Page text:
ENTERPRISE NORTH | Our Pesky Neighbours



Our Pesky Neighbours

: 0447 280 923
: exec@enterprisenorth.org.au

Executive Officer
Enterprise North

Great geopolitical challenges await Australia in the next two decades and how we deal with them will direct the economic fortunes of communities across Australia as we grapple with the increased demands for aid at the same time dealing with increasing demands required to secure our nation. Make no mistake, this is unchartered territory with no proven behavioural rule book to guide us. The new government will require adept diplomatic skills alongside firm resolve to push back when outrageous demands might swamp the boat.

The recent rogue behaviour of the Solomon Islands in their engagement of the Chinese Communist Party in their development plans was not only a wake up call to Australia, but also the Pacific, Polynesian and Melanesian states as well. It is nonsense to refer to this grouping as being “part of our back yard” as they wield far more influence than that portrayed by this characterisation. For years and years they have collectively, and cleverly, demanded more action from Australia to combat climate change going as far as blaming us for rising sea levels on their low lying atolls all the time ignoring robust available scientific evidence to the contrary. We are blamed for other ills as well. While our neighbours court Chinese influence, most are silent on the impact worldwide imposed on us all by China’s activities. Our contribution is but two percent. We rolled over and now we have our Prime Minister on the record as saying we have regained the trust of our neighbours with our new commitment to climate change. Things will change so no more problems with sea levels in the Pacific?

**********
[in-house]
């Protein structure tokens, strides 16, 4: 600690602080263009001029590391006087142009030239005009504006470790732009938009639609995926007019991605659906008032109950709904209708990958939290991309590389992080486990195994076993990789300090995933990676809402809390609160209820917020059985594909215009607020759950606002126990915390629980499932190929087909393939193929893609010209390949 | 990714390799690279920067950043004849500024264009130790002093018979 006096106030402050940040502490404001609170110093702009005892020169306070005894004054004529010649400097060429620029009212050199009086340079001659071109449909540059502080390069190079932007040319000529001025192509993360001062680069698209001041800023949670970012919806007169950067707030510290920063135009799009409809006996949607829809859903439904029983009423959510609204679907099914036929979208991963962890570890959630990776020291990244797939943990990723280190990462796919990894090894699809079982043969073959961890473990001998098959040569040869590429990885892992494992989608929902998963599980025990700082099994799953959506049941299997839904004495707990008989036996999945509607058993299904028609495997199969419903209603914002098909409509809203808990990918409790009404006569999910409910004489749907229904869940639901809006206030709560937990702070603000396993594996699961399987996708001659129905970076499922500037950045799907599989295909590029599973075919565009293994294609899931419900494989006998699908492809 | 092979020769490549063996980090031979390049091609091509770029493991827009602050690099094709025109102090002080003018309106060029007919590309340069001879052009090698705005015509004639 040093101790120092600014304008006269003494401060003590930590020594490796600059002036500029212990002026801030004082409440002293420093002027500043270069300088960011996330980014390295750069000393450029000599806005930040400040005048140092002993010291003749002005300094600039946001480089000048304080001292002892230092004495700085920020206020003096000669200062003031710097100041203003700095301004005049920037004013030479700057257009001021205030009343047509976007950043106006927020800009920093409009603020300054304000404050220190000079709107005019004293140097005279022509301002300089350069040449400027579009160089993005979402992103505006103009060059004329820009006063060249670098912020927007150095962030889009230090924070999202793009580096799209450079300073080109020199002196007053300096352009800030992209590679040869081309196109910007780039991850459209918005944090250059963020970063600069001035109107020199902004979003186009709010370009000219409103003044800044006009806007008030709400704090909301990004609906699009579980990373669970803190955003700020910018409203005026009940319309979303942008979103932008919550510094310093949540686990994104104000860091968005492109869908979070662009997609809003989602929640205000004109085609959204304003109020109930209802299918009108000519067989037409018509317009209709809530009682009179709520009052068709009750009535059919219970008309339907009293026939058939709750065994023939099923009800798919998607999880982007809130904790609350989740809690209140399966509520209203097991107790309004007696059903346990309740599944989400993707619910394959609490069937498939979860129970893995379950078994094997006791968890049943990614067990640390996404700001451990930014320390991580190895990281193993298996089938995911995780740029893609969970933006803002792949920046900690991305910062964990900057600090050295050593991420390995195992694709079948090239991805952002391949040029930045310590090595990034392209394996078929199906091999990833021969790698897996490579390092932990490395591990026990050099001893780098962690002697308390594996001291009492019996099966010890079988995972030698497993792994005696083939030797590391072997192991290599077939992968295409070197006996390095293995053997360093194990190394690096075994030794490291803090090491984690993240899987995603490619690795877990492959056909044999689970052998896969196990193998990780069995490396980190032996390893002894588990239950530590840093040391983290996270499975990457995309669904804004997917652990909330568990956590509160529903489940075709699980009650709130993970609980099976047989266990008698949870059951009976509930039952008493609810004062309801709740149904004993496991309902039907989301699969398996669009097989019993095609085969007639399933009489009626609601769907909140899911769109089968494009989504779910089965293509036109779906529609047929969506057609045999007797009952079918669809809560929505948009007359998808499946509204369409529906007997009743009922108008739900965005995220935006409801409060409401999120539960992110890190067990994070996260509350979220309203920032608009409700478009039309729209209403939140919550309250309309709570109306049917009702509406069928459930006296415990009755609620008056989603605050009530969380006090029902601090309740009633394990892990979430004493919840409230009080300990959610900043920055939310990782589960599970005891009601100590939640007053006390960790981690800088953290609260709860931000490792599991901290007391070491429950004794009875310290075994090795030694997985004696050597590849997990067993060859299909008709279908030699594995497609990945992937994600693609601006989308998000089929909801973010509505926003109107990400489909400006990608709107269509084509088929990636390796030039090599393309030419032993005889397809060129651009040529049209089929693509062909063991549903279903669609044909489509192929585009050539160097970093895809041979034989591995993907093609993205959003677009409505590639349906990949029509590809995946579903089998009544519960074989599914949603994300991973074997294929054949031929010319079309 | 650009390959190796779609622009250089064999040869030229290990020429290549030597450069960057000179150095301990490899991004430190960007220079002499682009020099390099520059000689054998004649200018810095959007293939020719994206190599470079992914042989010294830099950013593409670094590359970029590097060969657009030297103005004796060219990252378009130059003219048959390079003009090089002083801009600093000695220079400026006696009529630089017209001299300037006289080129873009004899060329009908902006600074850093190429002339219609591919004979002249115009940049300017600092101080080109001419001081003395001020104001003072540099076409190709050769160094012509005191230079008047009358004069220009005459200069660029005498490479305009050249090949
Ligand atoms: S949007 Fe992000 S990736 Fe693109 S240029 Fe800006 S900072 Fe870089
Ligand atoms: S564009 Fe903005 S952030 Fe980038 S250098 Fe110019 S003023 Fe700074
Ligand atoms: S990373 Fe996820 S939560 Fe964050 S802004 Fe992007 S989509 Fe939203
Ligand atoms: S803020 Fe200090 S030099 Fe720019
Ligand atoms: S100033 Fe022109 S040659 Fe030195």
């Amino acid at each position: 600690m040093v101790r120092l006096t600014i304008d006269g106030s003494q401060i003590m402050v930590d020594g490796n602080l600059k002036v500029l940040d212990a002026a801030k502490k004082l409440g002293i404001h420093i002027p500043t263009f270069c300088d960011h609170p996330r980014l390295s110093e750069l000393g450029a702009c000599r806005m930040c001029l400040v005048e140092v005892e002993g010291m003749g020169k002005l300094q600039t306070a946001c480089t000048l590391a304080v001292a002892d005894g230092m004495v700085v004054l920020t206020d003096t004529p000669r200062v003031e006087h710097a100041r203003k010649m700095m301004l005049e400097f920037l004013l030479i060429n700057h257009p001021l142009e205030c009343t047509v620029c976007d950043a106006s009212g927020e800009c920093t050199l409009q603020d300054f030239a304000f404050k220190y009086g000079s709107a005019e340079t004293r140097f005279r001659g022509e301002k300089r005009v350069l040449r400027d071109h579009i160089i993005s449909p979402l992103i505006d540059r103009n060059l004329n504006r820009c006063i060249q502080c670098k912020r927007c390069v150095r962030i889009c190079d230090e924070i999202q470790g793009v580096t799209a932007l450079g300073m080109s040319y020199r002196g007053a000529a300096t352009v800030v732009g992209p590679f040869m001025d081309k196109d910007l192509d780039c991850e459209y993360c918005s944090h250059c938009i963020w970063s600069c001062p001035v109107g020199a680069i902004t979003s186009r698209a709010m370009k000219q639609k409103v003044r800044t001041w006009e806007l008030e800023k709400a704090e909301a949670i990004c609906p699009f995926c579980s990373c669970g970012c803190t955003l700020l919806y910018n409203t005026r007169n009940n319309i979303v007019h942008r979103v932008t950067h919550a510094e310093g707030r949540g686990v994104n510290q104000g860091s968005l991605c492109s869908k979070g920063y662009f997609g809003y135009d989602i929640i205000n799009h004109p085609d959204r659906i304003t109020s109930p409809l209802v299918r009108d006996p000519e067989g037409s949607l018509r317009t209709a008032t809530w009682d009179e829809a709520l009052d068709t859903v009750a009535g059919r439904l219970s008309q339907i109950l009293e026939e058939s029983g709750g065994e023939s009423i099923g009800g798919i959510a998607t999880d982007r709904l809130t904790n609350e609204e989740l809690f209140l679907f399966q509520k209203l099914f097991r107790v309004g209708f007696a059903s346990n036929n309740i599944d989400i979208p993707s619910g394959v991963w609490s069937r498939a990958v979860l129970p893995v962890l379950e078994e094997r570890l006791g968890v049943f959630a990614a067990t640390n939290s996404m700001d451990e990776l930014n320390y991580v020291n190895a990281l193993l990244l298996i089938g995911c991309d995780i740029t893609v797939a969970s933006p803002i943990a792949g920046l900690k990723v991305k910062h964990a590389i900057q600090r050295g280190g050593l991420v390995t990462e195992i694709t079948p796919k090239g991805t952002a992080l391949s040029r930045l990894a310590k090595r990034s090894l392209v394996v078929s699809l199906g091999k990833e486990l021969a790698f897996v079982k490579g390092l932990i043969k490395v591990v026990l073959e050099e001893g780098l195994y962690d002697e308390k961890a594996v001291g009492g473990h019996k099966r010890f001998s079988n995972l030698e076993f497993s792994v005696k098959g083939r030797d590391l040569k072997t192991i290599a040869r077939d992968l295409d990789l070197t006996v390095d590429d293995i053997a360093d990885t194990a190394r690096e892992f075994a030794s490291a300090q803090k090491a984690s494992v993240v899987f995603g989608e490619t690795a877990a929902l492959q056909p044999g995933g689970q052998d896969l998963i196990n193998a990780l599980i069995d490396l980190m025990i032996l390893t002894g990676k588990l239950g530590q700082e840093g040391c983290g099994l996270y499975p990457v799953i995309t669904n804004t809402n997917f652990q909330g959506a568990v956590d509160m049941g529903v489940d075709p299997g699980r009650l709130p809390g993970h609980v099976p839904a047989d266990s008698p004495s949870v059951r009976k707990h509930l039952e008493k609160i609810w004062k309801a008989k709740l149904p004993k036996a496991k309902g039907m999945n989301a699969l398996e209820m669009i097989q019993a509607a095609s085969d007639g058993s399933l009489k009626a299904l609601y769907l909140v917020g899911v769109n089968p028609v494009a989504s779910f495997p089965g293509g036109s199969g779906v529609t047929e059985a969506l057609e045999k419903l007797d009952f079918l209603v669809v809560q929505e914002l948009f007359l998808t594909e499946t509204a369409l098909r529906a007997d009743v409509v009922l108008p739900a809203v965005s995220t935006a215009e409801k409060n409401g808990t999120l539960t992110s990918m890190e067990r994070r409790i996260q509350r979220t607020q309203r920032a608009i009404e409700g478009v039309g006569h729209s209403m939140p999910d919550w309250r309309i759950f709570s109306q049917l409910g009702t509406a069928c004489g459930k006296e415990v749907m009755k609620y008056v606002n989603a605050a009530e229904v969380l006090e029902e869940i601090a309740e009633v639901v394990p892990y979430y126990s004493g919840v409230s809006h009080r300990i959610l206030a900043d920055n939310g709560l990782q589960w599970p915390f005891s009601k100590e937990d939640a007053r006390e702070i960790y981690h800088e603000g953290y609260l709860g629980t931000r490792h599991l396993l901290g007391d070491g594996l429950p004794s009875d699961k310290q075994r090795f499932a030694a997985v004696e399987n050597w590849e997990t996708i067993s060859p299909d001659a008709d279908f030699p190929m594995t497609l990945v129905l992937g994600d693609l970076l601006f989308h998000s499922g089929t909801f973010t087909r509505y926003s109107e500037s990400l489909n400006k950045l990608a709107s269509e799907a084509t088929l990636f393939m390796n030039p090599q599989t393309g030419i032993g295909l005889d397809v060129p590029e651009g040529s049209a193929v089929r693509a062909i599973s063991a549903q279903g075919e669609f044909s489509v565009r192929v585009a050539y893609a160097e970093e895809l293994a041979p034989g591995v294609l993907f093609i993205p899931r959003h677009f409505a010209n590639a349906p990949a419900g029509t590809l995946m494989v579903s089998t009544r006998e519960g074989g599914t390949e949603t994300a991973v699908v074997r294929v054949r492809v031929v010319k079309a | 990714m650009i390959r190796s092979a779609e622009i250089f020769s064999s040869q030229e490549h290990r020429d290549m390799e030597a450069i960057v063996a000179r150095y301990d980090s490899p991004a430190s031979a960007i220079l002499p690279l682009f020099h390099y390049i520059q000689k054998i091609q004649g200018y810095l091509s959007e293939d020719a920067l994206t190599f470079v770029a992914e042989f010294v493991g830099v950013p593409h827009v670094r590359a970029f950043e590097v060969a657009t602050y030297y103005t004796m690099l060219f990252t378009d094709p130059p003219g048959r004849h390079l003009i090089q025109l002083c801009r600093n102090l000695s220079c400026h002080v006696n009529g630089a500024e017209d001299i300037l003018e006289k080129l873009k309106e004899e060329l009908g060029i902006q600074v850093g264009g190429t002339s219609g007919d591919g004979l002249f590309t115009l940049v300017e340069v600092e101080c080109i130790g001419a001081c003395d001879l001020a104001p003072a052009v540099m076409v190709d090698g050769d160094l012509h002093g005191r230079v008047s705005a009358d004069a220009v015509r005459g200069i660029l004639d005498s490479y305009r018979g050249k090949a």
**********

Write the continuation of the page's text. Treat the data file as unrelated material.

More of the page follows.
The recently released national census paints a gloomy picture around population growth across Northern Australia despite the 2015 developing Northern Australia policy of the previous Coalition government. This policy paper envisioned a fourfold increase in the region’s inhabitants by 2060, backed by economic diversification and Asia-fuelled growth in “bright prospect” sectors such as energy and mining. The mining boom petered out within months of the policy’s release, and diplomatic conflicts have hampered Chinese trade. All but one of 11 subregions lost people through net migration in the period 2016-20 with recent data suggesting the trend is continuing.
New research, published last month in Regional Studies, Regional Science, found that most of the growth in Northern Australia was concentrated in urban centres, exacerbating remote disadvantage. Overall, the region grew by only 1.7 per cent, while the rest of Australia grew by 8.2 per cent over the same period. Far North Queensland grew by 5.2 per cent in the first five years the policy was operating but northwest Queensland shrunk by 7.5 per cent. Despite our northern predisposition to “spin” the facts, these are dispiriting figures.

The only certainty we have historically is our growth and prosperity prospects are inextricably linked to our security. There will likely be a force projection base established in PNG as a matter of urgency and in line with this will be a rapidly increased domestic defence capacity deployed north. These are huge opportunities. Our neighbours will continue to generate increasing demands and responses from Australia as the three decade romance with China abates. This is a new world order so be prepared for the ride of our lives.